There are dozens of brands of dog food on the market, but not all of them are good for your dog. Choosing a dog food means looking for one that’s nutritionally balanced and complete and made with top quality ingredients. Fortunately, dog foods have nutritional labels that outline the ingredients so that you can see for yourself what you’re feeding your new puppy.
Here are a few things to look for in a good dog food:
- At least 30% protein from meat (not meat by-products). The first two or three ingredients on the list should be meat from chicken, lamb, beef or poultry.
- Egg and fish are also excellent ingredients that can be near the top of the list.
- Fat content should be at around 18%. Look for specific fats such as chicken fat or lamb fat. When the label isn’t specific, the fats being used are sometimes difficult to digest. The more specific, the better.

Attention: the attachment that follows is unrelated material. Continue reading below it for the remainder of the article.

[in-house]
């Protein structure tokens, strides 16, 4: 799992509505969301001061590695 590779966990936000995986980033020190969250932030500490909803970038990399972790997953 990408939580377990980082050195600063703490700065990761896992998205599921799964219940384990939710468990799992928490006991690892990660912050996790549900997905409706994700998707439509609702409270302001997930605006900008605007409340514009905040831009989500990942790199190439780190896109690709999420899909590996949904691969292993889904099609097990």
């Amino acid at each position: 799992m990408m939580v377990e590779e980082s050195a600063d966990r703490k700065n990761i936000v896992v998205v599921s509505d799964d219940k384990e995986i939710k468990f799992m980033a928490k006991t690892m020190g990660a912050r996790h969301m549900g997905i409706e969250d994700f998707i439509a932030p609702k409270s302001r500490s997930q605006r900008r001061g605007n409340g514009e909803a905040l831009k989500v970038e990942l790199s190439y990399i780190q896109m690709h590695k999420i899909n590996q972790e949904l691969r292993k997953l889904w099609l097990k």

- Vitamin C and E are natural preservatives that are also good for your dog’s overall health. Avoid chemical preservatives like BHA, BHT and ethoxyquin.
- Omega 3 fatty acids promote a healthy coat and are a powerful source of antioxidants.
- Avoid any artificial colors or preservatives. These aren’t necessary and can cause digestive problems and allergic reactions in some dogs.
- Dog foods will contain some grains, but be aware of what kind. Rice and barley are the most easily digestible. Corn and wheat are the least desirable.
Your puppy will have slightly different nutritional needs than an adult dog, so look for a dog food formula that has “junior,” “puppy,” or “growth formula” in the name. These are puppy food versions of adult dog foods and will have more protein and fat and a higher calorie content to promote healthy growth. Generally, large dogs should eat puppy food until they are about eighteen months old, while the smaller breeds can usually graduate from puppy food to adult dog food at around eight to ten months.
If you’re still unsure of the right puppy food or dog food for the new addition to your family, talk to your veterinarian for guidance.